Rodzon Enriquez's skeletal remains are pulled out of a coffin-sized tomb in Manila and placed in a body bag. Five years after the 21-year-old was killed in the Philippines' drug war, the lease on his grave is expiring.
Activists estimate tens of thousands of people have died since President Rodrigo Duterte ordered police to go after drug addicts and dealers in a widely condemned campaign that has largely targeted poor men.
Many of the dead were put in "apartment" tombs stacked in jam-packed cemeteries across the sprawling capital, where a five-year lease on a rectangular concrete box costs about 5,000 pesos ($100).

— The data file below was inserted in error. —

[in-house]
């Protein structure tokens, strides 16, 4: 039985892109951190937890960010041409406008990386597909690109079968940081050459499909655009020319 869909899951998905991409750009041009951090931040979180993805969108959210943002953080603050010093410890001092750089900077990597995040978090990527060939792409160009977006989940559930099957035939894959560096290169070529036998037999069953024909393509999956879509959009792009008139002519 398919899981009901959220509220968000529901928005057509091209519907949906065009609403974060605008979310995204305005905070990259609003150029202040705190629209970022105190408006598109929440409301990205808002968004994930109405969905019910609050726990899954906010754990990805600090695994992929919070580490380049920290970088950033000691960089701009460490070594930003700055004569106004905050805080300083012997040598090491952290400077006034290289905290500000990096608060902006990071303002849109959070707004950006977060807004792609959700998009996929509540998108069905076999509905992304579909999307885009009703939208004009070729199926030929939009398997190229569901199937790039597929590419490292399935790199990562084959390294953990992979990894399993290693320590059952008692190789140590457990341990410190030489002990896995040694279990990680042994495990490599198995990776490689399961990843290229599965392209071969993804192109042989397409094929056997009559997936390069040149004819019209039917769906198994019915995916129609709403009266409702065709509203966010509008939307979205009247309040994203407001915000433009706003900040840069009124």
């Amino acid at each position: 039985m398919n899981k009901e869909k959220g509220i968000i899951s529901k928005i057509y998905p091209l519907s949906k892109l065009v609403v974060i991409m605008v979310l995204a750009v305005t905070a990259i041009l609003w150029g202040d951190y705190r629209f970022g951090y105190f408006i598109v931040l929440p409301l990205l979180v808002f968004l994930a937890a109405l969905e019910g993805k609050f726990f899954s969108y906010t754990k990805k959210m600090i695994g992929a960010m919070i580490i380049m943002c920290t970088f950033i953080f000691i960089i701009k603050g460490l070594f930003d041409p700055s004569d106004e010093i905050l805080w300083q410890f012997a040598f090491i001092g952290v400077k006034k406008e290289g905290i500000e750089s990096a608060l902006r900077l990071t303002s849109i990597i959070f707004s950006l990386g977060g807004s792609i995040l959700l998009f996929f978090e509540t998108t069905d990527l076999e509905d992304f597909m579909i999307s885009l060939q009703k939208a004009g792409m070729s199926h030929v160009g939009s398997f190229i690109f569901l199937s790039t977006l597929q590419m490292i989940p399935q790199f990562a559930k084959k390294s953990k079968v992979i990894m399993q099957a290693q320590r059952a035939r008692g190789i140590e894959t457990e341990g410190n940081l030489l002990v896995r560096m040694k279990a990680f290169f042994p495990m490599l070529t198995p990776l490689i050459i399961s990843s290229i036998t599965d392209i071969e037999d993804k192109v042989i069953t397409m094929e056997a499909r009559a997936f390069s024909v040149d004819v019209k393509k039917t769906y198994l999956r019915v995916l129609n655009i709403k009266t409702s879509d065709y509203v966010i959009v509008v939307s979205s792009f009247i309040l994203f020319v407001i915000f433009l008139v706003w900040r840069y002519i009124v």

As leases run out, a Catholic charity is helping families unable to afford the renewal fee to retrieve the bones of their loved ones with the aim of having them cremated and put in a permanent burial site.
"I don't want his remains thrown away," Corazon Enriquez, 63, told AFP, after her son's bones were carried away on a stretcher by two men wearing masks, gloves and protective coats.
"If you know of any addicts, go ahead and kill them yourself as getting their parents to do it would be too painful," Duterte told the public. But Enriquez never imagined the campaign would target her own family.
Rodzon, a worker who used methamphetamine to stay awake, was shot dead by police in his bed weeks after Duterte took power, she said.
"I wanted to have him at home," said Enriquez of the ashes she plans to keep until another location is found.